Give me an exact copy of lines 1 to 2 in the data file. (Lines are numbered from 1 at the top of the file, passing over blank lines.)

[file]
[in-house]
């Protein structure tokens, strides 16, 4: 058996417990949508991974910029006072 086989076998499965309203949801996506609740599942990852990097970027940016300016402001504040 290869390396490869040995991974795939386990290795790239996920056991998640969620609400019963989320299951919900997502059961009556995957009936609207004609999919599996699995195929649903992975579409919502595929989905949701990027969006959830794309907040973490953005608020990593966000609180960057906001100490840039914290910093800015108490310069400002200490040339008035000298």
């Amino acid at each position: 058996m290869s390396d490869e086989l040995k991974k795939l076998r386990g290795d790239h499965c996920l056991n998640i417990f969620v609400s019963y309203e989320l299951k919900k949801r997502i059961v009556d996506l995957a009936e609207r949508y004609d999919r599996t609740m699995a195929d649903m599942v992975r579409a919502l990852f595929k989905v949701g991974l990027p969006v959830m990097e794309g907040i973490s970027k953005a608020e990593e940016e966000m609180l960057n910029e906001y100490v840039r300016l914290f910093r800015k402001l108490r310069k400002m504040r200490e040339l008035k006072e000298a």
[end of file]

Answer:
[in-house]
């Protein structure tokens, strides 16, 4: 058996417990949508991974910029006072 086989076998499965309203949801996506609740599942990852990097970027940016300016402001504040 290869390396490869040995991974795939386990290795790239996920056991998640969620609400019963989320299951919900997502059961009556995957009936609207004609999919599996699995195929649903992975579409919502595929989905949701990027969006959830794309907040973490953005608020990593966000609180960057906001100490840039914290910093800015108490310069400002200490040339008035000298």